Turning in the sand, I looked back to see my next door neighbor, June Landon, walking her golden retriever, Mac (named after her computer). June was probably the classiest old lady I knew; at sixty seven, she was still keeping up with the latest technology, exercising more than I did, and always asking me about “modern” things like self-tanning lotions. At heart, I estimated she was still about thirty five.
“Hey, Mrs. Landon,”
“How many times do I have to tell you to call me June?”
I laughed, pulling back an unruly strand of hair blowing across my line of vision. “I promise, I’ll stop.”
“Good girl,” she said patting my shoulder and squinting beyond me. I turned my body to see what she was looking at.
“Oh, nothing. Just thought I saw something.”
I smiled. June Landon was one of those “feeling” people. She was always claiming she got “feelings” about certain things. For example, when I was eight years old, I was in this spelling bee—for God knows what reason, since Zachary was the smart one in the family—and the day of the spellling be, June had come over with these sugar cookies shaped like bees and proceeded to tell me she knew I was going to win. Her evidence for this revelation? She “just had a feeling about it”. Then, I did win—by some miracle—and ever since then, I’d had my eye on her.
“What sort of thing?” I asked with a laugh.
“I think it’s going to storm later,” she mused thoughtfully, shrugging like it was no big deal that she was predicting the weather.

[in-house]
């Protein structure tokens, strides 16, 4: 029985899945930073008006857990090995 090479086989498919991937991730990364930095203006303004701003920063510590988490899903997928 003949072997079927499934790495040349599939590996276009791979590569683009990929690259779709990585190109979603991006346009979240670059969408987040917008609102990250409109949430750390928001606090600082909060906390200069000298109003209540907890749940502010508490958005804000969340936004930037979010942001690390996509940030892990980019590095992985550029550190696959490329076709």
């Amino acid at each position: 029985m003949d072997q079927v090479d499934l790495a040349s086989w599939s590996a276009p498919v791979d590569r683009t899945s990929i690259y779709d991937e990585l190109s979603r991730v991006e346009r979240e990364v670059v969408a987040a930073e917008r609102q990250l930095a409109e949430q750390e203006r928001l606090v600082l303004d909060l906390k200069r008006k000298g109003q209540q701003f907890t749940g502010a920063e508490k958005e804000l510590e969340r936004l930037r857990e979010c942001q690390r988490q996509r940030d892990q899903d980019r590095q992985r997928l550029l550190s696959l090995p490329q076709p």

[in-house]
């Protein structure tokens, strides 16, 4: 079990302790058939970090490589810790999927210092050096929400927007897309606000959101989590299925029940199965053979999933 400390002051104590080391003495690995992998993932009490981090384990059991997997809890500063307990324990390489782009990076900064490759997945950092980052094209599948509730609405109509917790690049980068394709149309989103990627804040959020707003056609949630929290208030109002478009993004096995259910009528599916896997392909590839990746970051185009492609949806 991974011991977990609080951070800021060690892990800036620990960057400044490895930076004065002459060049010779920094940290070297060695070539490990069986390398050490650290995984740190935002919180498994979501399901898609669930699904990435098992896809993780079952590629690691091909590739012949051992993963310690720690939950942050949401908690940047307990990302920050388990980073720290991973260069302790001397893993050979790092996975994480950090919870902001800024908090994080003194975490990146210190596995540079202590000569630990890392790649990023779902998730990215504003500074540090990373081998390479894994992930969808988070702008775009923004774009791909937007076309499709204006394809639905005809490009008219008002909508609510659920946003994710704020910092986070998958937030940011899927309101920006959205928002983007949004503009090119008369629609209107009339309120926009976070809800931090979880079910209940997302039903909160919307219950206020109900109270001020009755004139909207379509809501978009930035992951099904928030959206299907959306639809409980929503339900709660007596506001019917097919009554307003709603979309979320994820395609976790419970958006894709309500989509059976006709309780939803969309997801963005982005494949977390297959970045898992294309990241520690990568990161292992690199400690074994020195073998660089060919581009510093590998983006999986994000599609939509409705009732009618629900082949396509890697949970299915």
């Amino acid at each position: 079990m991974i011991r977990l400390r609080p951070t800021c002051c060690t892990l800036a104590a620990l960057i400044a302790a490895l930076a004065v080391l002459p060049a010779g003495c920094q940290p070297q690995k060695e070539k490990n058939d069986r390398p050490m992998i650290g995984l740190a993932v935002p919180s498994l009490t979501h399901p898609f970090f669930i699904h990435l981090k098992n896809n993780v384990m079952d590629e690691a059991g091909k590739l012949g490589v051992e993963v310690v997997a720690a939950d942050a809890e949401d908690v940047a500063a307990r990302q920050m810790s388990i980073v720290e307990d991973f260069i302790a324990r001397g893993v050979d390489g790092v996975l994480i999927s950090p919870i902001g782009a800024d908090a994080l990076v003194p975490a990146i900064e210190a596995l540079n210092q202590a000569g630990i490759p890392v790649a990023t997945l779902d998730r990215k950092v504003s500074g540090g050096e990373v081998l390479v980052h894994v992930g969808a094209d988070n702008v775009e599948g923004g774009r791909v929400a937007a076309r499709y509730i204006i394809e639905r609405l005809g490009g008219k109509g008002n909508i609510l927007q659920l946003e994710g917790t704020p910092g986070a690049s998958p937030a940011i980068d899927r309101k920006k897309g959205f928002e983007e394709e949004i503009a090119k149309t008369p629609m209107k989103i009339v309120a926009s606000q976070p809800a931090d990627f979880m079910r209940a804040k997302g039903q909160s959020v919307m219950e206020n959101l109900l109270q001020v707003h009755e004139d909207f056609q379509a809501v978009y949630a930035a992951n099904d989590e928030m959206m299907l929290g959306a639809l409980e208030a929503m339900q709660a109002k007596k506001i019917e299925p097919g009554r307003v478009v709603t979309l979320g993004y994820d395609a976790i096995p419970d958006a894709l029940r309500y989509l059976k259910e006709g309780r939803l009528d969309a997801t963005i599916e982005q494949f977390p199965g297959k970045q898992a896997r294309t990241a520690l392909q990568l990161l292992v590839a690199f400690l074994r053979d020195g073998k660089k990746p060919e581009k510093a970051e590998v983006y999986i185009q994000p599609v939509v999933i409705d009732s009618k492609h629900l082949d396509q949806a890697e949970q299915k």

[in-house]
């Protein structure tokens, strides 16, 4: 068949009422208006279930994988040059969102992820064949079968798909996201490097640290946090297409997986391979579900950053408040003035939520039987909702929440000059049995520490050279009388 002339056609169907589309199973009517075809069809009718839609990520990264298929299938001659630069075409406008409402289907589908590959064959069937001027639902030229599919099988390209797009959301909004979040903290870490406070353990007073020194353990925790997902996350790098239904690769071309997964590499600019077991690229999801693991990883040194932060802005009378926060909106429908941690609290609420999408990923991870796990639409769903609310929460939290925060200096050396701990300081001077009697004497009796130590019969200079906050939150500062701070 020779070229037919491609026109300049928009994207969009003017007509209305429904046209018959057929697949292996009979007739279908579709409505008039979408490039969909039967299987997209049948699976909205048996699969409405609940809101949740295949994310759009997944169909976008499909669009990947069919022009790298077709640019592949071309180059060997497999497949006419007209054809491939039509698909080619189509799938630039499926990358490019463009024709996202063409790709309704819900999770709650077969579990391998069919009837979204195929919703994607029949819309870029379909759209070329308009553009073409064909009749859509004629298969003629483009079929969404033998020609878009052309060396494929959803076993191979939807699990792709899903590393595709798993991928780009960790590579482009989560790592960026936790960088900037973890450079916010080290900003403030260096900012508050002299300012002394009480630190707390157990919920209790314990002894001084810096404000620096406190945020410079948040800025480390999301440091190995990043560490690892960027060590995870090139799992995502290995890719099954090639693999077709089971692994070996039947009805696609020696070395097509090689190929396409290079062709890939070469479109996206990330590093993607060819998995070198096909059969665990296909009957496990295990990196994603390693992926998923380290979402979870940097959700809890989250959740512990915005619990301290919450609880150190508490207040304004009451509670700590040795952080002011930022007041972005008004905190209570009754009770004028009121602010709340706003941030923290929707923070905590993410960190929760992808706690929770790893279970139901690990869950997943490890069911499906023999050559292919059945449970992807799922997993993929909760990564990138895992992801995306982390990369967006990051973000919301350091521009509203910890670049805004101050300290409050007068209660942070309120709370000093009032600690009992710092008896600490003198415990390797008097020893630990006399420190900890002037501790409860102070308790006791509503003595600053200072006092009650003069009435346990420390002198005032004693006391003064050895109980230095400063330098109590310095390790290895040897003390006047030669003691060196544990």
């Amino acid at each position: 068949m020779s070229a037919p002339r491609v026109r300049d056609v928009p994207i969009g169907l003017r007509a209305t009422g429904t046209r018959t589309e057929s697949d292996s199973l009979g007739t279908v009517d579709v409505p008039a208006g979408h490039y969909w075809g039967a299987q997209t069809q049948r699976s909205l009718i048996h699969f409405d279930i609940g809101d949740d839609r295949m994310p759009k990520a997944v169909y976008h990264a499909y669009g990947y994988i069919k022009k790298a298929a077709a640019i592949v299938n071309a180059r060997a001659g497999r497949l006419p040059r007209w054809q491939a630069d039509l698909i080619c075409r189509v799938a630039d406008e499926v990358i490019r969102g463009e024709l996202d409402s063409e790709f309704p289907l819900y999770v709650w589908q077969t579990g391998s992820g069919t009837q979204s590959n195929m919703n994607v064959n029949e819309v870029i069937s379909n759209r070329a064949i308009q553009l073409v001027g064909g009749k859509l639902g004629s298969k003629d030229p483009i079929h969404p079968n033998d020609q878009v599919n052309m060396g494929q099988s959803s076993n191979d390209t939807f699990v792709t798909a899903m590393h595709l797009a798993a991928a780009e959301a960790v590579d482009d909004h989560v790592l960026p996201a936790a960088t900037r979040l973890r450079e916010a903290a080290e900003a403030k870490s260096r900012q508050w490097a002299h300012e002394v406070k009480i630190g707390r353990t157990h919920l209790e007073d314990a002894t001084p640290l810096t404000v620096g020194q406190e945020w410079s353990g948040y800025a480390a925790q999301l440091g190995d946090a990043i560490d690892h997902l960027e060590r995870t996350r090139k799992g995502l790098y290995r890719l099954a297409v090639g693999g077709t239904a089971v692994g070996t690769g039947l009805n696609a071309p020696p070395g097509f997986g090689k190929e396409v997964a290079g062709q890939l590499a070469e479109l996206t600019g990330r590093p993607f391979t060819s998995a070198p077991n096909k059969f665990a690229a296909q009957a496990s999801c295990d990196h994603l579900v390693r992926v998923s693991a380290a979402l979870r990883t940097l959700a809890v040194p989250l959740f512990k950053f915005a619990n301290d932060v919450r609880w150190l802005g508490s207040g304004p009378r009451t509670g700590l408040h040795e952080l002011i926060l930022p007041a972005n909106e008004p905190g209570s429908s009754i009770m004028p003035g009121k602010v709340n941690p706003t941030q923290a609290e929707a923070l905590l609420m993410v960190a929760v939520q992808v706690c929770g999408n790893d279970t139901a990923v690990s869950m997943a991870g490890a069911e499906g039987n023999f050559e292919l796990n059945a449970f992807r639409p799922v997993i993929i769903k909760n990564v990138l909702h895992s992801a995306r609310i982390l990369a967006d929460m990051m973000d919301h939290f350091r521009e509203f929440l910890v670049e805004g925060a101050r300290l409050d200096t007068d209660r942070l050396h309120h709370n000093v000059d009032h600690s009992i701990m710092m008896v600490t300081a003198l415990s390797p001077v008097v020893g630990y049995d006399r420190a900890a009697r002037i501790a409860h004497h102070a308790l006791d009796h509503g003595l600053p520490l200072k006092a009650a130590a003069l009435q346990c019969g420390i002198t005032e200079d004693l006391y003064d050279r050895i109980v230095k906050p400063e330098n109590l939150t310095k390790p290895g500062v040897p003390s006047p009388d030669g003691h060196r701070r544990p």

“I don’t know,” I said doubtfully. “Andy Brocke said the week is supposed to be flawless.”
“And since when did Andy Brocke become God? He’s just the channel six weatherman,” she said with a careless wave. Laughing again, I admitted she was right. Anyone could count on June Landon for a good laugh. Her white hair was pulled into a loose braid, half covered by her floppy sun hat. “Anyway, the real reason I flagged you down was to ask you a very important question.”
“Yes. Are you still doing art?” she asked with an intense stare with her big blue eyes.
I smiled. “Yes, I am.”
“Oh good! How thrilling!”
I was half expecting her to ask me for lessons on the newest techniques in the art world. “Why?”
“Well, you might have noticed but I’m doing a remodel at my house.”
“Oh, no. I didn’t see, but I haven’t been home much lately.”
“That father of yours huh?” She knew too well. “Anyway,” June continued, “I’m in need of some mosaic work done on my back patio. I remember seeing that absolutely marvelous project you and your brother did last summer on your garden path.”
“Mmhmm,” I said as we began walking together in the other direction.
“Would you be interested in helping me out? I’m not particularly picky, as you know. Any artistic design would really add some sparkle to that old patio,” she said, waving her fingers a little. I nodded, smiling.
“I’d love to.”
“For pay, of course,” she added hastily, as if I’d been worried about that. Any excuse to get out of my house was fine by me, paid or volunteer.